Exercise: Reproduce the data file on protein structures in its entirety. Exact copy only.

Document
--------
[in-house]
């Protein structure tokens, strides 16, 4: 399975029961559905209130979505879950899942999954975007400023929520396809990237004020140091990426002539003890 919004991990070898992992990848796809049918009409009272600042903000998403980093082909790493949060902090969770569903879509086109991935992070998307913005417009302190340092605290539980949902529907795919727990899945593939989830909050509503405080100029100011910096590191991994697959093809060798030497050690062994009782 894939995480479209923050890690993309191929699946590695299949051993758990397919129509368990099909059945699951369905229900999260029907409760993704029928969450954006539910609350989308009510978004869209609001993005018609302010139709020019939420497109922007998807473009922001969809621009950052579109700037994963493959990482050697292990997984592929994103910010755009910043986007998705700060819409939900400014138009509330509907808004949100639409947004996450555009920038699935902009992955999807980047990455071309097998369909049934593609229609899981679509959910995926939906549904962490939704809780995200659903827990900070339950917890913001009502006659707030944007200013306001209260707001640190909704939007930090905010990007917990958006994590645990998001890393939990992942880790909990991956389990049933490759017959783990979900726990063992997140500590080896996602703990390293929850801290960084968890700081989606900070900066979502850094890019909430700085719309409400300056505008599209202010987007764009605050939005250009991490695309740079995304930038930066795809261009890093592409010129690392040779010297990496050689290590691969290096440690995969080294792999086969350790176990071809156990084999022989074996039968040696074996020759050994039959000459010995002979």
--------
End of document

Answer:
[in-house]
């Protein structure tokens, strides 16, 4: 399975029961559905209130979505879950899942999954975007400023929520396809990237004020140091990426002539003890 919004991990070898992992990848796809049918009409009272600042903000998403980093082909790493949060902090969770569903879509086109991935992070998307913005417009302190340092605290539980949902529907795919727990899945593939989830909050509503405080100029100011910096590191991994697959093809060798030497050690062994009782 894939995480479209923050890690993309191929699946590695299949051993758990397919129509368990099909059945699951369905229900999260029907409760993704029928969450954006539910609350989308009510978004869209609001993005018609302010139709020019939420497109922007998807473009922001969809621009950052579109700037994963493959990482050697292990997984592929994103910010755009910043986007998705700060819409939900400014138009509330509907808004949100639409947004996450555009920038699935902009992955999807980047990455071309097998369909049934593609229609899981679509959910995926939906549904962490939704809780995200659903827990900070339950917890913001009502006659707030944007200013306001209260707001640190909704939007930090905010990007917990958006994590645990998001890393939990992942880790909990991956389990049933490759017959783990979900726990063992997140500590080896996602703990390293929850801290960084968890700081989606900070900066979502850094890019909430700085719309409400300056505008599209202010987007764009605050939005250009991490695309740079995304930038930066795809261009890093592409010129690392040779010297990496050689290590691969290096440690995969080294792999086969350790176990071809156990084999022989074996039968040696074996020759050994039959000459010995002979």